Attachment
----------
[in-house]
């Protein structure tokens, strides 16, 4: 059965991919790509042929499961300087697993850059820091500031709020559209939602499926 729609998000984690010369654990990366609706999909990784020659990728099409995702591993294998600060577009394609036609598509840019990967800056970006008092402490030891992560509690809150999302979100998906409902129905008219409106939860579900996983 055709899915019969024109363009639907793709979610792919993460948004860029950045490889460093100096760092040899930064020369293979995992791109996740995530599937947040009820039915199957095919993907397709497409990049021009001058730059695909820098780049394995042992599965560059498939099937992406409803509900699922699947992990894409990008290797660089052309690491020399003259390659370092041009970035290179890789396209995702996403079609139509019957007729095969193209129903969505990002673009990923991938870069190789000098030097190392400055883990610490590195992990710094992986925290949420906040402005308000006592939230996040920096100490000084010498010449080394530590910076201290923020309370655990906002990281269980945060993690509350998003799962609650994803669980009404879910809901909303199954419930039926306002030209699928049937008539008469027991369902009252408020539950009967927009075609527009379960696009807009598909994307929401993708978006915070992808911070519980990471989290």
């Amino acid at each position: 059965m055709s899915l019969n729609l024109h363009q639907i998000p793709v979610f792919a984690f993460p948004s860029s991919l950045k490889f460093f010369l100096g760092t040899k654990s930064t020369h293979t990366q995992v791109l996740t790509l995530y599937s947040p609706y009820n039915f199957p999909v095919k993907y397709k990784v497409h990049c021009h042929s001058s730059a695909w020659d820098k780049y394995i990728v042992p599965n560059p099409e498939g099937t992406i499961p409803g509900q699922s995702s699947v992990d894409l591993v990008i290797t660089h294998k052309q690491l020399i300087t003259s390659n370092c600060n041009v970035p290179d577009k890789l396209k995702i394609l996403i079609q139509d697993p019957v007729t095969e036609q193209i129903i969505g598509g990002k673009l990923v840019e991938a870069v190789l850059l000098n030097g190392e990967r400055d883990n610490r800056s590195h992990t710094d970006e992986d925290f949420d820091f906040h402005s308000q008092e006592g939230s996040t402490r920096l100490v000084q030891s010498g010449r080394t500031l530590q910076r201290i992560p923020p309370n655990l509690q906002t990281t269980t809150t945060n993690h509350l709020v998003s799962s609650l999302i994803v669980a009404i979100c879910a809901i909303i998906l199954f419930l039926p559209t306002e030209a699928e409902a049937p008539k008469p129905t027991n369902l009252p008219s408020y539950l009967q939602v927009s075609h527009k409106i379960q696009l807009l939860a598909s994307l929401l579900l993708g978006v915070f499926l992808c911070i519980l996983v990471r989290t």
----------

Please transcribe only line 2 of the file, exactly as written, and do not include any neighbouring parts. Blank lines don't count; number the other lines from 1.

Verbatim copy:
């Protein structure tokens, strides 16, 4: 059965991919790509042929499961300087697993850059820091500031709020559209939602499926 729609998000984690010369654990990366609706999909990784020659990728099409995702591993294998600060577009394609036609598509840019990967800056970006008092402490030891992560509690809150999302979100998906409902129905008219409106939860579900996983 055709899915019969024109363009639907793709979610792919993460948004860029950045490889460093100096760092040899930064020369293979995992791109996740995530599937947040009820039915199957095919993907397709497409990049021009001058730059695909820098780049394995042992599965560059498939099937992406409803509900699922699947992990894409990008290797660089052309690491020399003259390659370092041009970035290179890789396209995702996403079609139509019957007729095969193209129903969505990002673009990923991938870069190789000098030097190392400055883990610490590195992990710094992986925290949420906040402005308000006592939230996040920096100490000084010498010449080394530590910076201290923020309370655990906002990281269980945060993690509350998003799962609650994803669980009404879910809901909303199954419930039926306002030209699928049937008539008469027991369902009252408020539950009967927009075609527009379960696009807009598909994307929401993708978006915070992808911070519980990471989290």